Beyond this there are also pressures on the shipping industry to lower its carbon footprint. Ships currently emit 3% of the world’s greenhouse gases. Several projects are underway, testing how hydrogen and other fuels made from it, such as ammonia and methanol, could power a low-carbon maritime industry. 


Another area of interest is longdistance rail, and here technology is already a reality. Alstom’s Coradia iLint™ is the world’s first passenger train powered by a hydrogen fuel cell; in September 2022 it reached a new world record distance of 1,175 kilometers on a single filling. 


The most significant sustainable application for hydrogen is its potential role in the stabilization of the electricity grid. This is because hydrogen is produced from electricity, is storable and has the capability to be converted back to electricity.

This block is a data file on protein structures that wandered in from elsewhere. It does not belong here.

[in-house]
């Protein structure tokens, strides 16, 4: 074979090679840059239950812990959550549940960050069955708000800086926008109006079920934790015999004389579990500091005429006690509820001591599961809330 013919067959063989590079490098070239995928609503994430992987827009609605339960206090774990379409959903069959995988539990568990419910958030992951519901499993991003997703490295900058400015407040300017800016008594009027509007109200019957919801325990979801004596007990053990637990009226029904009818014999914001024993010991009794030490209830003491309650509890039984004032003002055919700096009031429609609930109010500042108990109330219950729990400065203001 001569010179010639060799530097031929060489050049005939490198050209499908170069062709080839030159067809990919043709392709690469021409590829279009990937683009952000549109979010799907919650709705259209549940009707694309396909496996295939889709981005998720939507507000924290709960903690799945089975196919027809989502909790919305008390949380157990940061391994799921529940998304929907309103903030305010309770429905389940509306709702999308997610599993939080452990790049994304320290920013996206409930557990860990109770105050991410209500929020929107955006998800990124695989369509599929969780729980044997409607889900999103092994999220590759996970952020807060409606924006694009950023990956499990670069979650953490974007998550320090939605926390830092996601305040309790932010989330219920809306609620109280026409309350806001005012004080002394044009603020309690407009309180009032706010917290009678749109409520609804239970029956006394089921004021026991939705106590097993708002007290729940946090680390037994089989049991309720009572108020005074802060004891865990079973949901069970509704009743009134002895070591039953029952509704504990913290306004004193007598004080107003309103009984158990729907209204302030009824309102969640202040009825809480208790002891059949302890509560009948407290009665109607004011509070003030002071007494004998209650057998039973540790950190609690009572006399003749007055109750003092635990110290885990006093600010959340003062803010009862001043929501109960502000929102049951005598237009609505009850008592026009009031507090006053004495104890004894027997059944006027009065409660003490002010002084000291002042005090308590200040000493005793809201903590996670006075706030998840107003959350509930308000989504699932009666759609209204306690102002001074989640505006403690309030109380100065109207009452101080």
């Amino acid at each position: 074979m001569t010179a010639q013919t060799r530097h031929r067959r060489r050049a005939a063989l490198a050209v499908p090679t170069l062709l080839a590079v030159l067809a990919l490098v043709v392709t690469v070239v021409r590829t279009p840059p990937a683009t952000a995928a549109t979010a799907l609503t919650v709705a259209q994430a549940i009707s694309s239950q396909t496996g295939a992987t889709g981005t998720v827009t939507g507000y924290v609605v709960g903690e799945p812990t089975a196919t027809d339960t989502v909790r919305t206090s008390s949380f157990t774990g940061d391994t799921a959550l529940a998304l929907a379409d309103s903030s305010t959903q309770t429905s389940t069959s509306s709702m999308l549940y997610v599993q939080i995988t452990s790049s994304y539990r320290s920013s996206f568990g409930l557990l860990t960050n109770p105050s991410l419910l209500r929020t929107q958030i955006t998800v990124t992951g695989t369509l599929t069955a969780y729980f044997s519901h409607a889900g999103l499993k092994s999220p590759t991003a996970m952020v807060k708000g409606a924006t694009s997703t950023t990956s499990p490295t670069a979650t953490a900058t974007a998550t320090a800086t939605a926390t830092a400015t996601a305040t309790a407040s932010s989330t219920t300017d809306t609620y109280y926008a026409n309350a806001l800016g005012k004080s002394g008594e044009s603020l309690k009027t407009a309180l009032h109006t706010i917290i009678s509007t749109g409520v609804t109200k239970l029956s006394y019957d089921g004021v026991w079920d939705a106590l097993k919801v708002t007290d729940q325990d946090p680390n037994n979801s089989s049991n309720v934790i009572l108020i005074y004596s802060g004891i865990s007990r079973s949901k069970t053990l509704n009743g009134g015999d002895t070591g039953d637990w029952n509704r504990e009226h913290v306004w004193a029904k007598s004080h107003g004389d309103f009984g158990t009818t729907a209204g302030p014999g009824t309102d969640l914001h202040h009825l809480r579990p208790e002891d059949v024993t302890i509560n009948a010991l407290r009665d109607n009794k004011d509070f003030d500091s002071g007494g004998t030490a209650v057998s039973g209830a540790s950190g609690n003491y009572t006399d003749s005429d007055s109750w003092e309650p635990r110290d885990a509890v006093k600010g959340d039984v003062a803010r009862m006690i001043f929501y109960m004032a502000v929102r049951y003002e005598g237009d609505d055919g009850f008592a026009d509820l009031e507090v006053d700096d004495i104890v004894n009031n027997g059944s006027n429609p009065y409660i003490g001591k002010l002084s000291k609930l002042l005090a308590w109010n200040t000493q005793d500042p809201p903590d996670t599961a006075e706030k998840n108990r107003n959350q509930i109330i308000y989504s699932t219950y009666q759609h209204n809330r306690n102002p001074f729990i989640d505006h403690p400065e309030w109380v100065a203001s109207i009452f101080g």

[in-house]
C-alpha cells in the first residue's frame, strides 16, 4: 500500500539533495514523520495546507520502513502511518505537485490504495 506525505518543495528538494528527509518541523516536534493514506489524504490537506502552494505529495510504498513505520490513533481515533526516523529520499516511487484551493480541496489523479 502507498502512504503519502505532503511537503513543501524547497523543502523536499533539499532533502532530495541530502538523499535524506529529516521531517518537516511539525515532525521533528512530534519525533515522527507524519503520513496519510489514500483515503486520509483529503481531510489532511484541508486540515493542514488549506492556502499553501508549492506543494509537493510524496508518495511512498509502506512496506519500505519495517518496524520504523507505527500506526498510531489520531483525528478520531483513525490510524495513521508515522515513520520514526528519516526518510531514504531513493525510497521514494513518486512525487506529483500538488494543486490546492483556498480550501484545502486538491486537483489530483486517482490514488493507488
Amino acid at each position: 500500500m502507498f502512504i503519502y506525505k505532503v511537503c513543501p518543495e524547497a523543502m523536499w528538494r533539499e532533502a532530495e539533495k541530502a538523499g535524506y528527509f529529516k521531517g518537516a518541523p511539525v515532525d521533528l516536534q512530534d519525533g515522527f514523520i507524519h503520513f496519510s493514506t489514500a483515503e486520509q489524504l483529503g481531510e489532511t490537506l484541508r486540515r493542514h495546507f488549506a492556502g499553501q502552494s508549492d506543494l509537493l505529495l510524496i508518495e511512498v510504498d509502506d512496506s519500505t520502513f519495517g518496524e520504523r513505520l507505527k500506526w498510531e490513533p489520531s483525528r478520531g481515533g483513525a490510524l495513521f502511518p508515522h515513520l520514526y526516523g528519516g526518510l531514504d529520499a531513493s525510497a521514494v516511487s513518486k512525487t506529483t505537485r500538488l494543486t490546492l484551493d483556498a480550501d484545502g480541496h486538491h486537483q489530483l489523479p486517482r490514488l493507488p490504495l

Renewable energy is inherently intermittent as it is dependent on when the sun shines or the wind blows. Although the efficiency of solar panels and turbines keeps increasing, there is a need for an alternative source when there is no energy generated. Currently, coal gas is the back-up and that is unsustainable due to its climate impact. 


The panacea is filling that gap with green hydrogen. When there is peak production for wind and solar, turbines and panels produce more energy than is needed for the electricity grids they supply, so they shut down. That results in a loss of up to 20% of renewable energy’s capacity.


Major investment now focuses on integrating hydrogen with renewables. Instead of switching off panels and turbines at peak production times, the excess electricity would divert to produce green hydrogen, which goes into storage facilities. When the grid needs energy, the hydrogen would be converted back to electricity.


It is hard to believe that Jules Verne predicted in the nineteenth century that the elements of water decomposed by electricity would one day provide an inexhaustible source of heat and light. Finally, his vision is materializing 150 years later, and hydrogen will be a critical component in the creation of a sustainable world.